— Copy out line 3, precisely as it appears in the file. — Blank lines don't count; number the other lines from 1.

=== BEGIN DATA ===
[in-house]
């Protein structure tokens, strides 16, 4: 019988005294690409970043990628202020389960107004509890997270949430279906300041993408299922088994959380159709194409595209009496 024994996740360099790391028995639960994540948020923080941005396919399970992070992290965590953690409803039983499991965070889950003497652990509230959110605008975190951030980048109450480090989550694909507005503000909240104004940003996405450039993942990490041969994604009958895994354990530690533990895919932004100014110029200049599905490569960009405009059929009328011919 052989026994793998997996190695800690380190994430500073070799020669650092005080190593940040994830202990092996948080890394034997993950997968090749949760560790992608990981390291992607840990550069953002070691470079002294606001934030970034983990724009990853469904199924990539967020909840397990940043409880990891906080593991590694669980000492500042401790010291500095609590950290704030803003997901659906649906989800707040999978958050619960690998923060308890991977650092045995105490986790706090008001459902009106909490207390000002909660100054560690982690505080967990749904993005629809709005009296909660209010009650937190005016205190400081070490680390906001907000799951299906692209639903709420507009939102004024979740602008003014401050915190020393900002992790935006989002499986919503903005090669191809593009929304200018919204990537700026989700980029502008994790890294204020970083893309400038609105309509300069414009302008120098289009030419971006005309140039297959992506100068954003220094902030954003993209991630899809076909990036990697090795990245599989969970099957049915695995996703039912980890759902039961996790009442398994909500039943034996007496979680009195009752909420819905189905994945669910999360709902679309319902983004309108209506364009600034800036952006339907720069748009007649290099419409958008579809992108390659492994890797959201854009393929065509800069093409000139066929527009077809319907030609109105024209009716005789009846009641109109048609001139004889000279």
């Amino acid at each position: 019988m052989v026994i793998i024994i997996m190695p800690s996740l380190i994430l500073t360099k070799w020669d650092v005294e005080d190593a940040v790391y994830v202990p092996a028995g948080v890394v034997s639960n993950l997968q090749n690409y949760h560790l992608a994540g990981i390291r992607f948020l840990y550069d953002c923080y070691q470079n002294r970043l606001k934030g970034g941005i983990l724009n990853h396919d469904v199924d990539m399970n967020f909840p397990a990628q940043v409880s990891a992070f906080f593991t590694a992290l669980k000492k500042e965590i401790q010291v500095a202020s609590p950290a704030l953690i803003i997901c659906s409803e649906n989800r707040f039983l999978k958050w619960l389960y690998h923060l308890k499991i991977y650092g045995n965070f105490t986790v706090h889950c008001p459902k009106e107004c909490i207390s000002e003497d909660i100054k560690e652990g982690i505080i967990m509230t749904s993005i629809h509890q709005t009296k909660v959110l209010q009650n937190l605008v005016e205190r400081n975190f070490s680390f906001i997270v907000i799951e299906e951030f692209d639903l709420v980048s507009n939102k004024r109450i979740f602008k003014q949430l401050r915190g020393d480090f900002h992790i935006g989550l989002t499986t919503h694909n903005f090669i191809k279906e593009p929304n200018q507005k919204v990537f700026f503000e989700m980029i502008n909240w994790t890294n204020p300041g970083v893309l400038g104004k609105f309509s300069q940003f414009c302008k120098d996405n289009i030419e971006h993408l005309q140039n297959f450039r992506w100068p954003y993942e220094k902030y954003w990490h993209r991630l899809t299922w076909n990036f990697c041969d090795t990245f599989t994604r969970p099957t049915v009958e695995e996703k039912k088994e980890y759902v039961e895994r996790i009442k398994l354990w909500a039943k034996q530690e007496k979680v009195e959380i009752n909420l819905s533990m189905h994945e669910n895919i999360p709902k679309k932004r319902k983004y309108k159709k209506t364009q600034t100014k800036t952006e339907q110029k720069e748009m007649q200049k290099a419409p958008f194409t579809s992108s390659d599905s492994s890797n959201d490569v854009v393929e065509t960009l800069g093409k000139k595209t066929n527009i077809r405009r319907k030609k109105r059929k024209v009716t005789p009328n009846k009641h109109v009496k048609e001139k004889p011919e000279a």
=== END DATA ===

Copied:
């Amino acid at each position: 019988m052989v026994i793998i024994i997996m190695p800690s996740l380190i994430l500073t360099k070799w020669d650092v005294e005080d190593a940040v790391y994830v202990p092996a028995g948080v890394v034997s639960n993950l997968q090749n690409y949760h560790l992608a994540g990981i390291r992607f948020l840990y550069d953002c923080y070691q470079n002294r970043l606001k934030g970034g941005i983990l724009n990853h396919d469904v199924d990539m399970n967020f909840p397990a990628q940043v409880s990891a992070f906080f593991t590694a992290l669980k000492k500042e965590i401790q010291v500095a202020s609590p950290a704030l953690i803003i997901c659906s409803e649906n989800r707040f039983l999978k958050w619960l389960y690998h923060l308890k499991i991977y650092g045995n965070f105490t986790v706090h889950c008001p459902k009106e107004c909490i207390s000002e003497d909660i100054k560690e652990g982690i505080i967990m509230t749904s993005i629809h509890q709005t009296k909660v959110l209010q009650n937190l605008v005016e205190r400081n975190f070490s680390f906001i997270v907000i799951e299906e951030f692209d639903l709420v980048s507009n939102k004024r109450i979740f602008k003014q949430l401050r915190g020393d480090f900002h992790i935006g989550l989002t499986t919503h694909n903005f090669i191809k279906e593009p929304n200018q507005k919204v990537f700026f503000e989700m980029i502008n909240w994790t890294n204020p300041g970083v893309l400038g104004k609105f309509s300069q940003f414009c302008k120098d996405n289009i030419e971006h993408l005309q140039n297959f450039r992506w100068p954003y993942e220094k902030y954003w990490h993209r991630l899809t299922w076909n990036f990697c041969d090795t990245f599989t994604r969970p099957t049915v009958e695995e996703k039912k088994e980890y759902v039961e895994r996790i009442k398994l354990w909500a039943k034996q530690e007496k979680v009195e959380i009752n909420l819905s533990m189905h994945e669910n895919i999360p709902k679309k932004r319902k983004y309108k159709k209506t364009q600034t100014k800036t952006e339907q110029k720069e748009m007649q200049k290099a419409p958008f194409t579809s992108s390659d599905s492994s890797n959201d490569v854009v393929e065509t960009l800069g093409k000139k595209t066929n527009i077809r405009r319907k030609k109105r059929k024209v009716t005789p009328n009846k009641h109109v009496k048609e001139k004889p011919e000279a």